Let's look at the front of the camera. We have a little white dot for the little mount index and I'm gonna just drop a little bit of opinion in this class. I don't like this white dot. I was working with the camera the other day, the white and the silver are very close together. And I was also working with a white lens with a white dot on a white lens it's just not as easy to see. I prefer the red dots that a lot of other companies have. I might have to work on some other marking systems on the lens to make sure that I can see that as easily as possible in a variety of lighting scenarios. That's what you match up to get your lenses mounted on there properly. This is about as close as we're gonna get to the sensor. As you probably all know, it's a 42 megapixel sensor. It's got a lot of resolution. It's a very nice piece of technology in there 'cause you are getting some very clean images, even at high ISOs. The CPU contacts is gonna communicate with the lenses, information about focusin...
g, aperture control, and maybe some other things as well. Make sure those are not blocked or obscured or broken in any way. There is a lens release button over there on the corner and then an alignment pin which will pop into the lens to let you know that you have properly mounted it. Let me just show you real quickly on my camera. Go ahead and release this off. That alignment pin is gonna pop into this little tiny notch. I don't know if you can see that right there. When it pops into there, it's gonna have a little click. That's why it's just a little spring loaded to let you know that you got it locked in properly. White dot to white dot, listen for the click, and then you got it on there properly. If you didn't hear the click, check it and redo it again. Camera has a built-in Wifi antenna. It's in the hand grip. Guess you're gonna get slightly better reception if you're making sure that that is not blocked. Don't put a bunch of big tape over it if you want that to work real well. Same thing goes for the remote sensor. There is a wireless remote that you can use for taking photos or starting the video and so forth. This remote is something that Sony uses for a lot of other products so you may not be able to use all the functions depending on what you have on the camera. I think there's like a zoom rocker switch which is not gonna work on a manually zooming lens. You can use some of the functions but not necessarily all of them. Our front dial we've been using for a lot of different things. Then we have a little lamp on the front which is a auto focus illuminator that will turn on under low light conditions. It's also a self-timer lamp that'll come on to let you know when your self-timer shot is gonna take place. If you don't like those sorts of distractions on the front of your camera, you can turn those off by going into the menu settings on page six of 14 and you can turn off the AF illuminator, which for anyone who is a private investigator sitting in a darkened car on a street, you probably wanna turn that off so that it doesn't reveal your position.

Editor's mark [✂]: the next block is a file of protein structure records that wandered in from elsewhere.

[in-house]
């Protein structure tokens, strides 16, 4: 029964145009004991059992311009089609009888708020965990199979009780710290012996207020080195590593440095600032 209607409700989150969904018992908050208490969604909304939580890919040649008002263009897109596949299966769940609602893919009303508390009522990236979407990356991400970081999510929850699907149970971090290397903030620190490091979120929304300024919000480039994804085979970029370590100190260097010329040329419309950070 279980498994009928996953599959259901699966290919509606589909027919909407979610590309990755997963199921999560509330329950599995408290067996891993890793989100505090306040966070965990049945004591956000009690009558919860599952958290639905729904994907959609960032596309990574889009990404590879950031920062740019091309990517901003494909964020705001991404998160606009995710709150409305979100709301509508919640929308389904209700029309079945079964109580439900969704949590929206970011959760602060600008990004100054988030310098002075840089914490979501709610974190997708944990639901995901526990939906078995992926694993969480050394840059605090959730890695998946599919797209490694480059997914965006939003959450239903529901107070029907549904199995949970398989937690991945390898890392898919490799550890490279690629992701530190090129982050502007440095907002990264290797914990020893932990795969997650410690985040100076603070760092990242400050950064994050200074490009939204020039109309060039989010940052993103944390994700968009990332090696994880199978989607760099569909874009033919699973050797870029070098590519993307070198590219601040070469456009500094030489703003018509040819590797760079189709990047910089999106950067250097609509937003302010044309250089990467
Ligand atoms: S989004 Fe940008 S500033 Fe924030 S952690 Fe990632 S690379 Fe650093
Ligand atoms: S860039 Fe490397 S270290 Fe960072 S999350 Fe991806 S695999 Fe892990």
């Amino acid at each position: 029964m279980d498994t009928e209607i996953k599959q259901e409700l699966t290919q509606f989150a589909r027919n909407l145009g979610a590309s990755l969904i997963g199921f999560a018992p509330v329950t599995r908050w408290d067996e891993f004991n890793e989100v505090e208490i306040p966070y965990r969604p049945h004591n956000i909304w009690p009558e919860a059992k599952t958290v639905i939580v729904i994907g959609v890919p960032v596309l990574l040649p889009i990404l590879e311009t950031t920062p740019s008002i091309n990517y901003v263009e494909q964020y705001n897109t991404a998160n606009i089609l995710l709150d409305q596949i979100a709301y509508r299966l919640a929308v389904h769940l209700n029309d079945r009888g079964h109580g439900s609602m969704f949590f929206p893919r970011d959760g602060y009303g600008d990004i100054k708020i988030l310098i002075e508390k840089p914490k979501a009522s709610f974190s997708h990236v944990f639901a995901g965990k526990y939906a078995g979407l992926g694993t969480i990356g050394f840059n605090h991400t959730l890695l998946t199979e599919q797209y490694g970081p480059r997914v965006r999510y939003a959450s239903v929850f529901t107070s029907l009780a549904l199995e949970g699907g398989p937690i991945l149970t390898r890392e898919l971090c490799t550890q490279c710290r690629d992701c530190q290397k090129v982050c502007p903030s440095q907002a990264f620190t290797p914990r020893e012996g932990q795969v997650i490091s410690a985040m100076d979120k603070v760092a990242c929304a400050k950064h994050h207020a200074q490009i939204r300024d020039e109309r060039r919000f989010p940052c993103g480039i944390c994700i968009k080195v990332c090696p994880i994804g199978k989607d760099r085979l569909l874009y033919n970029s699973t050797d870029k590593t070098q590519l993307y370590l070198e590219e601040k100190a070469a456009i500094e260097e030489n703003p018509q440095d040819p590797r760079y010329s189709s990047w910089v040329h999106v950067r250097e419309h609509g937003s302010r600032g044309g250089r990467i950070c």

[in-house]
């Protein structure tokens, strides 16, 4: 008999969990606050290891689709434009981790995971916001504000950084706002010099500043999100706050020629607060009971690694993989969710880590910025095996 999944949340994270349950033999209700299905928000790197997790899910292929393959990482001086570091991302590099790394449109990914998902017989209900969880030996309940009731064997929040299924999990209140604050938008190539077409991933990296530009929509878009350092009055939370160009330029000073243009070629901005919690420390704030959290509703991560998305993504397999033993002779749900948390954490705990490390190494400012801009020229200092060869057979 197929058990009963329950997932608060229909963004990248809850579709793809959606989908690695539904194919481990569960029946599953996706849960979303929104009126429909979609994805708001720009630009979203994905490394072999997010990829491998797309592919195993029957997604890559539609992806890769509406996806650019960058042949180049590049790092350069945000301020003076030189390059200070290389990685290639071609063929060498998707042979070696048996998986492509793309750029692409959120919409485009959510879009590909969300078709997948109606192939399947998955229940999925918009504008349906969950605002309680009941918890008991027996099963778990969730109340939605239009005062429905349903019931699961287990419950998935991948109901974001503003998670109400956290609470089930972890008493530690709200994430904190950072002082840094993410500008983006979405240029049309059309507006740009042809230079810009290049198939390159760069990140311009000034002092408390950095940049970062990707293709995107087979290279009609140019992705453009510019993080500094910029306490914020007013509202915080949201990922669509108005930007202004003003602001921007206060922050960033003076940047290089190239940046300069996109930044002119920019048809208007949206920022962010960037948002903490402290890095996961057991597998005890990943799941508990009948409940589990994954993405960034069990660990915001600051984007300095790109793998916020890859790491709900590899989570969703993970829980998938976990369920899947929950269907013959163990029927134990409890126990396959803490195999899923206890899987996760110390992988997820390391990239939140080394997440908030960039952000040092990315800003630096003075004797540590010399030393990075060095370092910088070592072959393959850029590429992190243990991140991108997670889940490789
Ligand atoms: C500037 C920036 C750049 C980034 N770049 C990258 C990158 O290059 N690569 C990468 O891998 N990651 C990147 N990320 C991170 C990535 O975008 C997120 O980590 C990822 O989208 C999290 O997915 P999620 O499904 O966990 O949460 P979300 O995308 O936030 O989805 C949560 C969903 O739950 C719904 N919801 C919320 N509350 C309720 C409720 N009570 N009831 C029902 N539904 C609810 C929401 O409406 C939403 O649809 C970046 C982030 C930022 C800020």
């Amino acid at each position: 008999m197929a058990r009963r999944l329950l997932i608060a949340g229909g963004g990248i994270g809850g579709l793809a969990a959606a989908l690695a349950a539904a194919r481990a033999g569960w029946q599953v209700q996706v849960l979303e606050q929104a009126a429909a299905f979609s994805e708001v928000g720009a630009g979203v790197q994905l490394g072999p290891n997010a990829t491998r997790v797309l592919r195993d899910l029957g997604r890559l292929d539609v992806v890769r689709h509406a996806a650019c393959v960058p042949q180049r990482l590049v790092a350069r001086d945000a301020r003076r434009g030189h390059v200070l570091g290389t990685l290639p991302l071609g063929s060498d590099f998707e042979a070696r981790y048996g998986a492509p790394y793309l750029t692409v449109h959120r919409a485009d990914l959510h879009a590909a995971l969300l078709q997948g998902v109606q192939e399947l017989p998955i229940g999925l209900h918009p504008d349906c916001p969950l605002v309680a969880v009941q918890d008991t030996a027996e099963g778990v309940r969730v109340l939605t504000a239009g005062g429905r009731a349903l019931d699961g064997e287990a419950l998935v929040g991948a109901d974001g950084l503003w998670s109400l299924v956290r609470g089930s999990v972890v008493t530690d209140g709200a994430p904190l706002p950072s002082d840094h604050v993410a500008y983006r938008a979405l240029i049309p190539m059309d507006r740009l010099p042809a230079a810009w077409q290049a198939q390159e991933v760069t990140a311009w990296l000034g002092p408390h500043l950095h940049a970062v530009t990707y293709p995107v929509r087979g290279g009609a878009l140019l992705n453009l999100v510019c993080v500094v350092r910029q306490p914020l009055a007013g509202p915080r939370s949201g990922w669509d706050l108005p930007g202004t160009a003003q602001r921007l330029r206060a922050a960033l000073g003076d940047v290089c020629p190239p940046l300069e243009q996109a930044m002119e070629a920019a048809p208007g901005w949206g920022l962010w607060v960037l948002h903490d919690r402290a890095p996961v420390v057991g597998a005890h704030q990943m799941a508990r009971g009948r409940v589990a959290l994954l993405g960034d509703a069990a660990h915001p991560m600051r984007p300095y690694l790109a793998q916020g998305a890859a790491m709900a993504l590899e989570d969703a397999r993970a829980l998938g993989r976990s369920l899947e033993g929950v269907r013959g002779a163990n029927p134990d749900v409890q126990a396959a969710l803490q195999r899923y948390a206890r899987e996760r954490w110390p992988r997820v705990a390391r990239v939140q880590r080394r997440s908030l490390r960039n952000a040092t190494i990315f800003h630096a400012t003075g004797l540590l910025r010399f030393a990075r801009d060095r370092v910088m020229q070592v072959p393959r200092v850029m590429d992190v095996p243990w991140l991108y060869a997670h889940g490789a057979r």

Get the most out of your new Sony A7r III with this complete step-by-step walkthrough of the camera’s features. You'll learn why this camera is highly sought after by enthusiasts and professional photographers alike. Join expert photographer John Greengo as he gives you all the information you need to understand the camera's buttons, menus, and functions.
In this Fast Start class John will discuss:
- Improved performance at 10fps for shooting action shots
- High speed continuous shooting
- Improved 5 axis image stabilization
- Faster, lower-noise image processing
- High quality 4K video
John is a CreativeLive veteran instructor and an experienced photographer. With over 50 Fast Start classes in the CreativeLive catalog, he will discuss the complete breakdown of your camera’s exposure, focus, metering, video and more. John will also explain how to customize the Sony A7r III settings to work for your style of photography.